PALS Program, also known as Childhood Chronic Illness: Impact on Family Development (PEDS 281), is a volunteer program serving chronically ill pediatric patients at Lucile Packard Children’s Hospital. The program matches first-year medical and physician assistant students with pediatric patient partners. Patients enjoy the support and companionship of their student partner, and students learn about the impact of chronic illness on the patient and their family. Pals meet regularly throughout the academic year in a variety of contexts, including medical appointments and fun bonding activities. Through these meetups, pals build strong, meaningful relationships with each other.

In addition to partnering with a pediatric patient, students attend bimonthly class meetings that delve into the care of the pediatric patient, common pediatric conditions, mental health of families dealing with chronic illness, and ethics around treating minors. Guests such as social workers, child life specialists, former patients, and bereaved parents frequent the classroom. The class also features “field trips” to Lucile Packard’s Hospital School and Ronald McDonald House. 
 
Upon finishing this course, students are equipped to better understand the lives of chronically ill pediatric patients and their families. This, in turn, enables students to provide more empathetic and compassionate care in the clinical setting.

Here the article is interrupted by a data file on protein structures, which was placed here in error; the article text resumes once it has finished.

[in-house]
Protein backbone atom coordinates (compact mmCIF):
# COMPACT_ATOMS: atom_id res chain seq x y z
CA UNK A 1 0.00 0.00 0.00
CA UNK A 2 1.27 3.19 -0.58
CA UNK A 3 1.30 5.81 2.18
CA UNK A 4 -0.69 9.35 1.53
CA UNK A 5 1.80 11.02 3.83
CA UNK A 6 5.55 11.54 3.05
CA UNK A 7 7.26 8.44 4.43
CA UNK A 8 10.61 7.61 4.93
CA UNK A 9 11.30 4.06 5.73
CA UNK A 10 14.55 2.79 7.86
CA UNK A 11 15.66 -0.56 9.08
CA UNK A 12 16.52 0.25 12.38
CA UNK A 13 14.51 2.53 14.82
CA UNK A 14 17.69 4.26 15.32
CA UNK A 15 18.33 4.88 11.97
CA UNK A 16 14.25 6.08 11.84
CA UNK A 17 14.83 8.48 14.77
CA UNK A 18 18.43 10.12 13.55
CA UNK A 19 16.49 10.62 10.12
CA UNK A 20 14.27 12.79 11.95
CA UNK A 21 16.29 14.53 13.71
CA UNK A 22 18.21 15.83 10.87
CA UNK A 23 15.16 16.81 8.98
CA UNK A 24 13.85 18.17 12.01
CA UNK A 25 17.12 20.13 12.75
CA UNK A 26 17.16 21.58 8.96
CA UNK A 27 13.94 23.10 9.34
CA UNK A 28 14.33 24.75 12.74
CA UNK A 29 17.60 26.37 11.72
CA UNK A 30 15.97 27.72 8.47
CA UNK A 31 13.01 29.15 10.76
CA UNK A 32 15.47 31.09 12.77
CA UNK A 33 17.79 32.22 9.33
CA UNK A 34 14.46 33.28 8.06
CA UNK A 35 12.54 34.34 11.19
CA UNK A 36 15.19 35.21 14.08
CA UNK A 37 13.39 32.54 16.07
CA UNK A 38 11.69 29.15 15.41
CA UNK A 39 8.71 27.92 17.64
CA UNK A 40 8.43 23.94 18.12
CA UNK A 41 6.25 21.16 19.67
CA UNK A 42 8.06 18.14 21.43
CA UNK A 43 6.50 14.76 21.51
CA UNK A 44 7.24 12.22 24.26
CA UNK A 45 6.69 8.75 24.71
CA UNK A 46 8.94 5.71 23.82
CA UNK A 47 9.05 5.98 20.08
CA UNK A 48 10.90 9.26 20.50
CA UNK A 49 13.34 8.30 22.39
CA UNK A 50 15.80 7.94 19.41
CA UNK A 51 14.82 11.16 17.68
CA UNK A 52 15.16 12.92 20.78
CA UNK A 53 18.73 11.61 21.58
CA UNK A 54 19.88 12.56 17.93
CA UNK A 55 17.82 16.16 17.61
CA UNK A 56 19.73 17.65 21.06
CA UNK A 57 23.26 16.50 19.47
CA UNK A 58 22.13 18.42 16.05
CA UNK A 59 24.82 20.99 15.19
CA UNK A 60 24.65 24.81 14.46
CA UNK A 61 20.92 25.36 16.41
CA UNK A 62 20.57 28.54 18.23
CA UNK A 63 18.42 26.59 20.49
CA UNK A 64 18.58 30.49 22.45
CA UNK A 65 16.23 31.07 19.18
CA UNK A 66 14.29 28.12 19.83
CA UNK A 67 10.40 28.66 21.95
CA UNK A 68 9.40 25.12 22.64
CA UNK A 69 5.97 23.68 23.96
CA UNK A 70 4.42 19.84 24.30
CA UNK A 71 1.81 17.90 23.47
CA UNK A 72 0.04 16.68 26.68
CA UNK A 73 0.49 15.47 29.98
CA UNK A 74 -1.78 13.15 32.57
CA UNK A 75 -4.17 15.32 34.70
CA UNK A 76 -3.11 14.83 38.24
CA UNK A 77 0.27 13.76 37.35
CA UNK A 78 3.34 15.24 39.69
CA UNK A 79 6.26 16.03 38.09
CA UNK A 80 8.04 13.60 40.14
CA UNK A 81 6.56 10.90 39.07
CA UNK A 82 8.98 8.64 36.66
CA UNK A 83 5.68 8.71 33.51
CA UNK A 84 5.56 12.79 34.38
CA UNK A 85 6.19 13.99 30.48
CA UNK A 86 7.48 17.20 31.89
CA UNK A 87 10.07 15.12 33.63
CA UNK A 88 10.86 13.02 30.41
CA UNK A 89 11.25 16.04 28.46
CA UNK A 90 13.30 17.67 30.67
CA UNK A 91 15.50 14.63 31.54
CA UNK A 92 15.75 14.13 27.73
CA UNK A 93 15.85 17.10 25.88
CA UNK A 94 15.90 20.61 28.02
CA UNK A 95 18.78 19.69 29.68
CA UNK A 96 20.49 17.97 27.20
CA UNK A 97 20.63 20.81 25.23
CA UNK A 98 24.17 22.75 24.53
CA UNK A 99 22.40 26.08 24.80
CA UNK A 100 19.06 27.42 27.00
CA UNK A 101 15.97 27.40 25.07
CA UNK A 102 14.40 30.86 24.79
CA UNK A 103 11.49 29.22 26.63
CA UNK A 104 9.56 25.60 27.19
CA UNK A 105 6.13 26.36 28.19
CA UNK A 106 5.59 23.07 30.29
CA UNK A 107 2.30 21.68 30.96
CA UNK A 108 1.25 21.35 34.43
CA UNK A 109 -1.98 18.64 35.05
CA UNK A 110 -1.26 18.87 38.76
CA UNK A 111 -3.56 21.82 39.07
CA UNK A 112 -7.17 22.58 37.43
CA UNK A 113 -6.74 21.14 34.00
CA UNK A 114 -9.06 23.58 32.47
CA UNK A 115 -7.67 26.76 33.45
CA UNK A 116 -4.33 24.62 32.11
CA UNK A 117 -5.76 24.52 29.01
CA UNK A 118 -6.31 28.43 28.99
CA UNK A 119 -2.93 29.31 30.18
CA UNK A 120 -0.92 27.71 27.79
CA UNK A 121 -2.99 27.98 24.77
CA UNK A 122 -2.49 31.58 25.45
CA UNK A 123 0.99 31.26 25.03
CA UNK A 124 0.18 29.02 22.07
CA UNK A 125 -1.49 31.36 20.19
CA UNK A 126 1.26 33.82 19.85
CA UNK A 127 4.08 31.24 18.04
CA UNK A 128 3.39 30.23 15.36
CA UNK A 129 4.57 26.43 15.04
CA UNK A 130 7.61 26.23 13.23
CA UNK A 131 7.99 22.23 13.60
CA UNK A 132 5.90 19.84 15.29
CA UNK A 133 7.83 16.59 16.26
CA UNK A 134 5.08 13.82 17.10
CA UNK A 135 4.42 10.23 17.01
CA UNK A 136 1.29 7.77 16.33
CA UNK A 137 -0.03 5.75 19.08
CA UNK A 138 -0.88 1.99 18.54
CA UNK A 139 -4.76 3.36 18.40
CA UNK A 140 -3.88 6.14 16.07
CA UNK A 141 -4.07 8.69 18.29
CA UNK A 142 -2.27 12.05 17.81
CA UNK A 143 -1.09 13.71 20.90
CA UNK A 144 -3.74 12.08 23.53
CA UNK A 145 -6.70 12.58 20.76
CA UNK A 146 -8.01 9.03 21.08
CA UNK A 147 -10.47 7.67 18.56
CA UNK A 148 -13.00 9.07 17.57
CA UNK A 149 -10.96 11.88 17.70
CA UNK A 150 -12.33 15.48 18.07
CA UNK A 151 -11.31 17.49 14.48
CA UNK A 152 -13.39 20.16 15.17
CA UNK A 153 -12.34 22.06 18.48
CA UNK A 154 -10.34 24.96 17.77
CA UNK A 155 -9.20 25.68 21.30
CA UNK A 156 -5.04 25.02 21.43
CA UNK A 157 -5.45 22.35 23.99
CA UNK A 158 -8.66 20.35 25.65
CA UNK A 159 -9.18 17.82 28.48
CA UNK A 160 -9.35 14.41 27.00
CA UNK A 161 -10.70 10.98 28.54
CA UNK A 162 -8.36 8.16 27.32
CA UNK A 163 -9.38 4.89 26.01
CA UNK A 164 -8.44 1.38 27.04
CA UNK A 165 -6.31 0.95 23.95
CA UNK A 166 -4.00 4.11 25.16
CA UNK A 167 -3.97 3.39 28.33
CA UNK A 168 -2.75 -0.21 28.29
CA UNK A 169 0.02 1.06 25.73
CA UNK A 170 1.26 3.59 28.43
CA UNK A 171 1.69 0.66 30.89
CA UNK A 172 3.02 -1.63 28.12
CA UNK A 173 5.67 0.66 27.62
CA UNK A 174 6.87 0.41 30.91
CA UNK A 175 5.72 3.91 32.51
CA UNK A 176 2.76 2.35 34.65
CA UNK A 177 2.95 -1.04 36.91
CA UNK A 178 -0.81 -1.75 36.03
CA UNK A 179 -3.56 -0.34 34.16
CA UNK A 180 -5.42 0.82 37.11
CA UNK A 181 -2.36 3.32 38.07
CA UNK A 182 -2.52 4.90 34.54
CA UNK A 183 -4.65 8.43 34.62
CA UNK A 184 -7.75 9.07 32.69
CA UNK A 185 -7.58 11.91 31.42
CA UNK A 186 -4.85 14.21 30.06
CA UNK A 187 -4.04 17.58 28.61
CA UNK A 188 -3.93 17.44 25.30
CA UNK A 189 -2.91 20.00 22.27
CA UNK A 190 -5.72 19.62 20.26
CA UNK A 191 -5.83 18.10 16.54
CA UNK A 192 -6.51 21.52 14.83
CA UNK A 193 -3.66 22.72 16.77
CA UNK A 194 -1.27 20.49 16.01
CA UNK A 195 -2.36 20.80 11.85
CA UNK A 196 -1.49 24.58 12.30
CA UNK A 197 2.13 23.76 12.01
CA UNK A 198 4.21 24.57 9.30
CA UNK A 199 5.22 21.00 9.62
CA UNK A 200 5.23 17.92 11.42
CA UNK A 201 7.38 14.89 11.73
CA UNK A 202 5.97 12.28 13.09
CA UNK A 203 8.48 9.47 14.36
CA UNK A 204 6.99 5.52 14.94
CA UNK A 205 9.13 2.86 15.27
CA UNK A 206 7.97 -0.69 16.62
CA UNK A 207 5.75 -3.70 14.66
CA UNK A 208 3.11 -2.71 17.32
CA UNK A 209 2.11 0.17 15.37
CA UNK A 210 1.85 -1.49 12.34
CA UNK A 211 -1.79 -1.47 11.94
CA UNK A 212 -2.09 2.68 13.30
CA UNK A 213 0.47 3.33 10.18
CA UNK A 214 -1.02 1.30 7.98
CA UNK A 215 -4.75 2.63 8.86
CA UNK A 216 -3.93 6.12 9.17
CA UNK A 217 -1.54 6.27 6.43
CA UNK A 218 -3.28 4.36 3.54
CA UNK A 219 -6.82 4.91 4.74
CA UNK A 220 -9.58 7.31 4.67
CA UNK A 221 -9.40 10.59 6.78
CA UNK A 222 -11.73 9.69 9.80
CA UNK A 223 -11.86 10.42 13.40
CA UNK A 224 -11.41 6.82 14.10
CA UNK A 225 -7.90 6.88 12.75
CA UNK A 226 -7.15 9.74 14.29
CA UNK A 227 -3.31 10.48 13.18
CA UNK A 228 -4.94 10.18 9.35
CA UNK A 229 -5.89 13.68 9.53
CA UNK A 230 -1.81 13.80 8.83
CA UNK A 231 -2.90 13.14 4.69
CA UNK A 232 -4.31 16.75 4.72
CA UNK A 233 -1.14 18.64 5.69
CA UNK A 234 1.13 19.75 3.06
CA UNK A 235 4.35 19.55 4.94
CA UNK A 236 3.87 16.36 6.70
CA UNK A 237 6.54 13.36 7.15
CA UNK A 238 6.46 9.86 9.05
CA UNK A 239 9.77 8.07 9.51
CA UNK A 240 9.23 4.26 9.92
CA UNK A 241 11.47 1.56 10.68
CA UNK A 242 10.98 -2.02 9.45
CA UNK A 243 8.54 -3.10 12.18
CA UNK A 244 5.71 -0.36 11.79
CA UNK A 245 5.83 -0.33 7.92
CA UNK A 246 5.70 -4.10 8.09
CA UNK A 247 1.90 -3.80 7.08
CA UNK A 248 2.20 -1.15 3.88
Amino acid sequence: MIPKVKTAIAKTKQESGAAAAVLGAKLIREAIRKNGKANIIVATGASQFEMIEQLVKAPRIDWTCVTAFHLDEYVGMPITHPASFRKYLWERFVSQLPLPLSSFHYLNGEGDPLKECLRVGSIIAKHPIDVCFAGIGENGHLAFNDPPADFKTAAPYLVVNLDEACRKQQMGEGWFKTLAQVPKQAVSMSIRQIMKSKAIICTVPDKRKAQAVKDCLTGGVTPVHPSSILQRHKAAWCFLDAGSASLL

VOLUNTEER HIGHLIGHT

Lauren Briskin,
Patient & Family Partner
Creating understanding
through volunteerism


My hope is that in sharing my experience I will provide food for thought and broaden the horizons of the providers, teachers and students I work with. I want to share “words that work” and patient “handling” observations. I am tremendously excited to be working with the physicians of tomorrow, playing a small part in their medical education. READ MORE
WHAT WE ARE READING

COMPASSIONOMICS by 
Stephen Trzeciak and Anthony Mazzarelli


A brief summary by Erika Schillinger, MD
 
For anyone reading this newsletter, it likely seems intuitively obvious that compassion between clinicians and patients is important. Now there is scientific evidence to draw from and to back up our instincts. Compassionomics, a recent book by Dr. Trzeciak (pronounced Tree Zee Ack) and Dr. Mazzarelli provides the evidence to back up the assertion that caring and compassion make a tangible difference in healthcare in attitudes, wellness and outcomes for patients and clinicians. They curated data from more than 1,000 research abstracts and 250 research papers published in medical journals to answer one question:
Does compassion really matter?

Yes. Compassion matters in not only meaningful but also measurable ways. When clinicians are compassionate, patients heal better and faster. Clinicians are happier and less burned out; they make fewer medical errors. Compassion for patients is associated with lower medical costs (fewer visits, tests, and referrals to expensive specialty care from primary care). Compassion is essential, not just in the sentimental sense of our imperative to care; it has profound effects for all of us.

 CONTACT US 

  • Have a question?
  • Have a great idea for a new collaborative educational session?
  • Unsure where to direct your question or idea?

No problem, send us an email us at patientsandfamilies@stanford.edu  

Visit our website: Patient & Family Engaged Medical Education